Space Travel Can Upset Human Immune Systems

Space Travel Can Upset Human Immune Systems
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Key Takeaways

  • Astronauts tend to be more susceptible to infections in space

  • That’s because weightlessness changes the shape and function of immune cells

  • Researchers identified one supplement that can reverse some of these changes

TUESDAY, June 11, 2024 (HealthDay News) -- Astronauts orbiting the Earth tend to suffer from immune system problems such as infections and the reactivation of dormant viruses, even on short-term space flights.

That appears to be because a lack of gravity causes the immune system to go awry during space travel, a new study has found.

Immune cells appear to grow differently in weightless conditions, affecting their ability to fight off disease, researchers report June 11 in the journal Nature Communications.

“We show how simulated microgravity shapes immune cells and how the changes in force alter the cells’ function at the single cell level,” researcher Dr. Daniel Winer, a gerontologist at the University of Southern California’s Buck Institute for Research on Aging, said in a news release.

The researchers also found at least one supplement – the plant pigment quercetin – that can counter the effects of weightlessness on the immune system.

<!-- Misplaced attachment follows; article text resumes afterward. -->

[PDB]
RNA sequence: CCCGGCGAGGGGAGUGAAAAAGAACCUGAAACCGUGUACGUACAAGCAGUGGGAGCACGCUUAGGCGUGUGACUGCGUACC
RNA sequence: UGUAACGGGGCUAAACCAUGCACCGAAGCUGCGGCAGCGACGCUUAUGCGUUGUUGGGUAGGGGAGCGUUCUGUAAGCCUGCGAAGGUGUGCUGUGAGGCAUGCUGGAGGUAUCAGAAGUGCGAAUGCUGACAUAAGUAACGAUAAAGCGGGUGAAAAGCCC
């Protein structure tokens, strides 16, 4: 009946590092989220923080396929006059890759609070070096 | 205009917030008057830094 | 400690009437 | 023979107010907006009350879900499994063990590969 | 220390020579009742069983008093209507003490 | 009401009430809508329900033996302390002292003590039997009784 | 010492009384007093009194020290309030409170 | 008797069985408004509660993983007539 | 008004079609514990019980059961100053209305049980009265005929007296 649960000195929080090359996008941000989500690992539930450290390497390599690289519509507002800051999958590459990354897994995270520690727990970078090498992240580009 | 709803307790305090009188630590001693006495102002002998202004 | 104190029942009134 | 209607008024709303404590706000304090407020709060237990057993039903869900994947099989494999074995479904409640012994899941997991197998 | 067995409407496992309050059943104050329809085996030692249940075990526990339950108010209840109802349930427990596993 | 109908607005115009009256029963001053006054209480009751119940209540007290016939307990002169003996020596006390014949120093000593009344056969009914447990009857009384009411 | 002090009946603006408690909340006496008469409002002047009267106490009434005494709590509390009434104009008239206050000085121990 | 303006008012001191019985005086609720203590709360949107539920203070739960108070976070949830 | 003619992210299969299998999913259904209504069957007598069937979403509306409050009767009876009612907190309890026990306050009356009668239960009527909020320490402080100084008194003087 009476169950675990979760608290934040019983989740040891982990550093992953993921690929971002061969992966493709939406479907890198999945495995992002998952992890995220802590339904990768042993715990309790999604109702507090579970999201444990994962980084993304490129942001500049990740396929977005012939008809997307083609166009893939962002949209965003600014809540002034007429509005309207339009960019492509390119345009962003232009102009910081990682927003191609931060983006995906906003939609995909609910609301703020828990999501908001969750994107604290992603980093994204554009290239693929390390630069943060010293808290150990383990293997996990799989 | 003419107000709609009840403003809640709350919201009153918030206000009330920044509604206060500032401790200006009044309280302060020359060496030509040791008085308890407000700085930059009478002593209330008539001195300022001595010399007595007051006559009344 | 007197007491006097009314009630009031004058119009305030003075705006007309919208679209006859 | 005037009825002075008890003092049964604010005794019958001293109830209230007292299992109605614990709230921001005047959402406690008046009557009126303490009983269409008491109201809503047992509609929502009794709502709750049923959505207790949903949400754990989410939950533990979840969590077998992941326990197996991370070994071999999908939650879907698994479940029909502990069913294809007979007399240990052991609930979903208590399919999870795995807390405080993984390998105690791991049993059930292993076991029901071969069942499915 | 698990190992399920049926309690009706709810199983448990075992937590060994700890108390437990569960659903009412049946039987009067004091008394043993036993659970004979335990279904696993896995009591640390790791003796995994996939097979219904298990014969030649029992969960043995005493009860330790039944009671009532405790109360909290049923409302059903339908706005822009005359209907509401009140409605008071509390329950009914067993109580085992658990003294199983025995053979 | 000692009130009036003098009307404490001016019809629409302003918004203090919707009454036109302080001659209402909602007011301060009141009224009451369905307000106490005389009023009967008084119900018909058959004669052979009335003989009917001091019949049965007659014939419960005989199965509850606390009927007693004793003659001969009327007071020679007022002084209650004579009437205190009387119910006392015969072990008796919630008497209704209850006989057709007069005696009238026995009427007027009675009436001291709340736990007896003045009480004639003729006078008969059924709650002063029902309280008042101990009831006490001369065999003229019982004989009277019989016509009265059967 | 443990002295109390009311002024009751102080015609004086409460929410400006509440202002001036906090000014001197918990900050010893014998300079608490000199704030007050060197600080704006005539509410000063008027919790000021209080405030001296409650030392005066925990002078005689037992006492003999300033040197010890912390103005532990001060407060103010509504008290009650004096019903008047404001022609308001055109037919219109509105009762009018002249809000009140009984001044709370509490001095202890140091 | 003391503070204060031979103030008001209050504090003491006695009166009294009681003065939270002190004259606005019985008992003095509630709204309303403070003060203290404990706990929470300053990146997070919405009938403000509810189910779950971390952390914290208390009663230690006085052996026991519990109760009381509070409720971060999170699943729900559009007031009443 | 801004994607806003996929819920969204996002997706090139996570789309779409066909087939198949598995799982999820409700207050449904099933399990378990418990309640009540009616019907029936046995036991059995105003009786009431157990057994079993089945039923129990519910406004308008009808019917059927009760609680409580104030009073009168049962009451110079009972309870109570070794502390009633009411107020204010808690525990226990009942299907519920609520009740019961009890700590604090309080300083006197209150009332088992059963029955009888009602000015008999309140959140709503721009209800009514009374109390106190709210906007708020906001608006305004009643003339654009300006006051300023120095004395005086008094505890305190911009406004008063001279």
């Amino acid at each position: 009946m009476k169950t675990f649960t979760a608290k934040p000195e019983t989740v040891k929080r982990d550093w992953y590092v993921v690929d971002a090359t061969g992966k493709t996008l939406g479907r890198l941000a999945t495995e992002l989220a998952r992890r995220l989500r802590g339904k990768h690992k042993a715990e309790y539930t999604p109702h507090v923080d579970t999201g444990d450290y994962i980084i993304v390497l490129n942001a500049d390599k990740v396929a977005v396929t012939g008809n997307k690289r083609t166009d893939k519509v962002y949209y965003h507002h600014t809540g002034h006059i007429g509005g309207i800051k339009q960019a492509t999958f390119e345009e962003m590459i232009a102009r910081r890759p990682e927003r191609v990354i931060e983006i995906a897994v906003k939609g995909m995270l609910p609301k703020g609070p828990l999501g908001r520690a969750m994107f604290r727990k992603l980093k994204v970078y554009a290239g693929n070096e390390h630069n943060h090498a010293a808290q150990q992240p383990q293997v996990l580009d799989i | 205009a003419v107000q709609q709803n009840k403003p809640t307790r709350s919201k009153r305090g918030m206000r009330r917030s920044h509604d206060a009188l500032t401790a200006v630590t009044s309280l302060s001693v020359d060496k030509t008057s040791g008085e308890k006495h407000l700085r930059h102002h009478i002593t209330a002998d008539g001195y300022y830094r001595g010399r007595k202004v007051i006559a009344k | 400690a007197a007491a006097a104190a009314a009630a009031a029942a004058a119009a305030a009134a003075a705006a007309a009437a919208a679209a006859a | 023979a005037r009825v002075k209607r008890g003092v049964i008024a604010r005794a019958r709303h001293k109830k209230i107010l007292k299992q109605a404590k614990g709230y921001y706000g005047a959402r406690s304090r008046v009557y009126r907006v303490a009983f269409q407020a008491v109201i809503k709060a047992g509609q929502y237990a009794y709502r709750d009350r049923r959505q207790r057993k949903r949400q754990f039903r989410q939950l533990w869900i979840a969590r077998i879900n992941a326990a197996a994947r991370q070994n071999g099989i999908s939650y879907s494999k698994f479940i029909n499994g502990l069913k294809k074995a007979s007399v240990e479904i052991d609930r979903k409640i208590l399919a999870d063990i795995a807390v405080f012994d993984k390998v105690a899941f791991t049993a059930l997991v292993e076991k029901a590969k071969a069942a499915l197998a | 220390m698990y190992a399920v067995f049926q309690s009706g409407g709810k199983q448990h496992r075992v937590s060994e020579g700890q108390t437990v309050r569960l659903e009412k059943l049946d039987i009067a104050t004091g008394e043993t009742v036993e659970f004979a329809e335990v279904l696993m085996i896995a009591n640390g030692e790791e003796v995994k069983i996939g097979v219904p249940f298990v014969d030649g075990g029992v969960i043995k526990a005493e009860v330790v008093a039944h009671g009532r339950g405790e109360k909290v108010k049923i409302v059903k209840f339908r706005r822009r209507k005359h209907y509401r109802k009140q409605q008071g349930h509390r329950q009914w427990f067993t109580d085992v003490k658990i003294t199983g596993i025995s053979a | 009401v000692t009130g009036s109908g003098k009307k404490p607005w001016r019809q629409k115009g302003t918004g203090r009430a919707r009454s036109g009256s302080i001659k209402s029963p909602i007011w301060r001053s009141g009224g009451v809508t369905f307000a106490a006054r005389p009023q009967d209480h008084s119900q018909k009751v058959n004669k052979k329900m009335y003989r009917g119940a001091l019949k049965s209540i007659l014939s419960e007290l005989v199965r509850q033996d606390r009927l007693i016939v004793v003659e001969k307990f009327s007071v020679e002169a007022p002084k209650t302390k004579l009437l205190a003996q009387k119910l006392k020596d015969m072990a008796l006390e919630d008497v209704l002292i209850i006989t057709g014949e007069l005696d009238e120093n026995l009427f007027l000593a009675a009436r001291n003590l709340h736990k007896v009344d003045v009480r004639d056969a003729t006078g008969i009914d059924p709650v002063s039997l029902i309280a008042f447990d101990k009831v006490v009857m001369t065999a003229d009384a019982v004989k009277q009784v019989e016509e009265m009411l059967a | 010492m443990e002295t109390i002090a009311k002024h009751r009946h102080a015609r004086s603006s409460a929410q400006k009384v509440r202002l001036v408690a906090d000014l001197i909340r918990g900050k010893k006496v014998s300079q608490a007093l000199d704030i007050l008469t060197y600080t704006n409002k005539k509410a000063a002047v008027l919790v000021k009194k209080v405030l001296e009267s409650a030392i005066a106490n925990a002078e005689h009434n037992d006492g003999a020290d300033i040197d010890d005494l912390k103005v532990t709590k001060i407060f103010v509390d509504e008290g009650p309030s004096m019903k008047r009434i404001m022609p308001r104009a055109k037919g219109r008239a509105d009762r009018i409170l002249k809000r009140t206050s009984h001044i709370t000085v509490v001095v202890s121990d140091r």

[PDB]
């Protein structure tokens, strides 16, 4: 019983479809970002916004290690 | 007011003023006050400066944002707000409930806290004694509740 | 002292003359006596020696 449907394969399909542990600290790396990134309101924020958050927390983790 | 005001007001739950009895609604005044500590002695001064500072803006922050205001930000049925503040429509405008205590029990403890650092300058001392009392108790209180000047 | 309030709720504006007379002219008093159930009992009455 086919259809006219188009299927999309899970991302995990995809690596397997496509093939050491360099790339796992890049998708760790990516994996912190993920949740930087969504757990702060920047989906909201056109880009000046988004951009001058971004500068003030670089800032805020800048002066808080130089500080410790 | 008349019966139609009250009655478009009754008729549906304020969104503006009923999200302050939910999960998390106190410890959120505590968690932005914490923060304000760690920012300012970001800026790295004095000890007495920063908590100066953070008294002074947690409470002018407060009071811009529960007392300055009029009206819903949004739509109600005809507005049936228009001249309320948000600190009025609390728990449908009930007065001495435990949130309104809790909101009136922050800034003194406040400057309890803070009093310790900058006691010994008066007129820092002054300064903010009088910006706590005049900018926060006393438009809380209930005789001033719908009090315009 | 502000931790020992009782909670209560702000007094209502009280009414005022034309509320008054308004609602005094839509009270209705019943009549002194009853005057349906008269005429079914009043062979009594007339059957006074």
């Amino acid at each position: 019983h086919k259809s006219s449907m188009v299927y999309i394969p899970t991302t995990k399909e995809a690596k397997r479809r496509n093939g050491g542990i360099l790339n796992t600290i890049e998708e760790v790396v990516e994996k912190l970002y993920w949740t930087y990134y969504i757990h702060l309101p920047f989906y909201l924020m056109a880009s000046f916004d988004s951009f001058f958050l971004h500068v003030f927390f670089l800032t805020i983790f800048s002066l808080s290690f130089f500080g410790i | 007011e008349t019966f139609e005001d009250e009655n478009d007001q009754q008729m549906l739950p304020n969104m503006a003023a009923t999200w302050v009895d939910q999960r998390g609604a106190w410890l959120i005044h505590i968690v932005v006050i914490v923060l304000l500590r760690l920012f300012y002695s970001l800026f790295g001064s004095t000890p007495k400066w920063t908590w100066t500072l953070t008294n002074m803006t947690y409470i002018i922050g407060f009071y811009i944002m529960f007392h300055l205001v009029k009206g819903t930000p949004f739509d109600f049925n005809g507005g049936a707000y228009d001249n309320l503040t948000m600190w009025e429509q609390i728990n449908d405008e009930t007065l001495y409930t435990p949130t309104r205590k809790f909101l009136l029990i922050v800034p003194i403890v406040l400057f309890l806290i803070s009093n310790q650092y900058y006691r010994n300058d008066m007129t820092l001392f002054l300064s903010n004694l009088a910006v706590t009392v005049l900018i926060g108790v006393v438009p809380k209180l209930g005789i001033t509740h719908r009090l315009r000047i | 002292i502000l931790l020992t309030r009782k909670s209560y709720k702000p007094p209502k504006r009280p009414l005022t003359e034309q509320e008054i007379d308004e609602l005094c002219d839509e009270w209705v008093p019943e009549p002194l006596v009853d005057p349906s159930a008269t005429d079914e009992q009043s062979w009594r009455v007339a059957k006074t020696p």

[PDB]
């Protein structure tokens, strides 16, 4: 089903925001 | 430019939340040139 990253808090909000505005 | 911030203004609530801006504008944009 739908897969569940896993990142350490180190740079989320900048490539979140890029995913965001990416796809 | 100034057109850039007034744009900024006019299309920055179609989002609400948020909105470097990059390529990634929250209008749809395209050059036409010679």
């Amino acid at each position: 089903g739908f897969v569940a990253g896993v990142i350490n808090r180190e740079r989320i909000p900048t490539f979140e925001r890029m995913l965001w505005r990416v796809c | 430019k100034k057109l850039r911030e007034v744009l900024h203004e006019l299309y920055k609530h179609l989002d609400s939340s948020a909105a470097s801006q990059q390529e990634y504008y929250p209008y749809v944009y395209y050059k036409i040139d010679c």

Quercetin reversed about 70% of the immune cell changes caused by a lack of gravity, researchers found. It’s found in red onions, grapes, berries, apples and citrus fruits.

For the study, researchers studied under the microscope how 25 hours of simulated microgravity affected immune cells cultured from the blood of 27 healthy human donors between the ages of 20 and 46.

The researchers grew the cells in NASA’s Rotating Wall Vessel, a piece of lab equipment that simulates weightlessness by gently rotating cell cultures, essentially keeping the cells in a continual state of free-fall.

The team then tested their lab findings against data from prior studies done in humans and mice that had actually gone into space.

Researchers unearthed several genes and biological pathways that are affected by microgravity, and then went searching for specific drugs or supplements that might protect the immune cells.

An AI system designed to detect more than 2 million interactions between genes and different drugs and foods highlighted quercetin as a potential means of boosting the immune system while in space.

“Our work provides a resource to better understand how and why the immune system changes in simulated microgravity and spaceflight,” researcher David Furman, chief of AI at the USC Buck Institute for Research on Aging. “We also provide a way to develop countermeasures to maintain normal immunity under these harsh conditions.”

“This is the first comprehensive study that provides the scientific community worldwide with an atlas to understand human biology in this extreme condition,” Furman added. “The implications are huge, beyond humans in space.”

For example, these changes in the immune system might have things in common with changes that occur as people age, Furman said. Using that knowledge, researchers could investigate therapies that could potentially keep the immune system from weakening as people age.

More information

NASA has more on its Rotating Wall Vessel.

SOURCE: University of Southern California, news release, June 11, 2024

What This Means For You

Researching how microgravity affects immune cells could lead to better therapies to boost aging immune systems here on Earth.

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